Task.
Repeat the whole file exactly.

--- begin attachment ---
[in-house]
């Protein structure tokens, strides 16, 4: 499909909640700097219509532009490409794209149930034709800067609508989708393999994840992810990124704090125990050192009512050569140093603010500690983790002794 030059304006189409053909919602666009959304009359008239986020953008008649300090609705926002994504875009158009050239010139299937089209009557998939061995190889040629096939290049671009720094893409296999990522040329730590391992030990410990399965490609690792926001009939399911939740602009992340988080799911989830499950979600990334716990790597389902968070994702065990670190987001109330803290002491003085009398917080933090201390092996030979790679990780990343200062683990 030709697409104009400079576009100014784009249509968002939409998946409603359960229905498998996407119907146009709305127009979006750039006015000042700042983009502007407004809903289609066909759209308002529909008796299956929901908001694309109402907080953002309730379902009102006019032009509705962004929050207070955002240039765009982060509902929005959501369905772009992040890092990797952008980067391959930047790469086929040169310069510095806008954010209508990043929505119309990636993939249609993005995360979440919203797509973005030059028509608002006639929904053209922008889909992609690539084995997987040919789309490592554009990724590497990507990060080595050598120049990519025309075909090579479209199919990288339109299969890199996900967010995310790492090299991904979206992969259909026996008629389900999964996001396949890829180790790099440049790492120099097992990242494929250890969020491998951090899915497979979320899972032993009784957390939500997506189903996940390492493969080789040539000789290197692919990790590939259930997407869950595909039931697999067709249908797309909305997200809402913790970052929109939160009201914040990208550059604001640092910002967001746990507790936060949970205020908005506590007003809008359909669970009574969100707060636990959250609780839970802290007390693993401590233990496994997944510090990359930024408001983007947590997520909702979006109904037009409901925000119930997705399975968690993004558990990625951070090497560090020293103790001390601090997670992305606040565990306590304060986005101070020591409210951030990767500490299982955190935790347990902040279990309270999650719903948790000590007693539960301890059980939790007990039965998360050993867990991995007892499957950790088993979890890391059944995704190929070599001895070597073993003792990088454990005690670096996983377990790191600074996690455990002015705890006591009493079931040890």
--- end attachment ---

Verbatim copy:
[in-house]
């Protein structure tokens, strides 16, 4: 499909909640700097219509532009490409794209149930034709800067609508989708393999994840992810990124704090125990050192009512050569140093603010500690983790002794 030059304006189409053909919602666009959304009359008239986020953008008649300090609705926002994504875009158009050239010139299937089209009557998939061995190889040629096939290049671009720094893409296999990522040329730590391992030990410990399965490609690792926001009939399911939740602009992340988080799911989830499950979600990334716990790597389902968070994702065990670190987001109330803290002491003085009398917080933090201390092996030979790679990780990343200062683990 030709697409104009400079576009100014784009249509968002939409998946409603359960229905498998996407119907146009709305127009979006750039006015000042700042983009502007407004809903289609066909759209308002529909008796299956929901908001694309109402907080953002309730379902009102006019032009509705962004929050207070955002240039765009982060509902929005959501369905772009992040890092990797952008980067391959930047790469086929040169310069510095806008954010209508990043929505119309990636993939249609993005995360979440919203797509973005030059028509608002006639929904053209922008889909992609690539084995997987040919789309490592554009990724590497990507990060080595050598120049990519025309075909090579479209199919990288339109299969890199996900967010995310790492090299991904979206992969259909026996008629389900999964996001396949890829180790790099440049790492120099097992990242494929250890969020491998951090899915497979979320899972032993009784957390939500997506189903996940390492493969080789040539000789290197692919990790590939259930997407869950595909039931697999067709249908797309909305997200809402913790970052929109939160009201914040990208550059604001640092910002967001746990507790936060949970205020908005506590007003809008359909669970009574969100707060636990959250609780839970802290007390693993401590233990496994997944510090990359930024408001983007947590997520909702979006109904037009409901925000119930997705399975968690993004558990990625951070090497560090020293103790001390601090997670992305606040565990306590304060986005101070020591409210951030990767500490299982955190935790347990902040279990309270999650719903948790000590007693539960301890059980939790007990039965998360050993867990991995007892499957950790088993979890890391059944995704190929070599001895070597073993003792990088454990005690670096996983377990790191600074996690455990002015705890006591009493079931040890």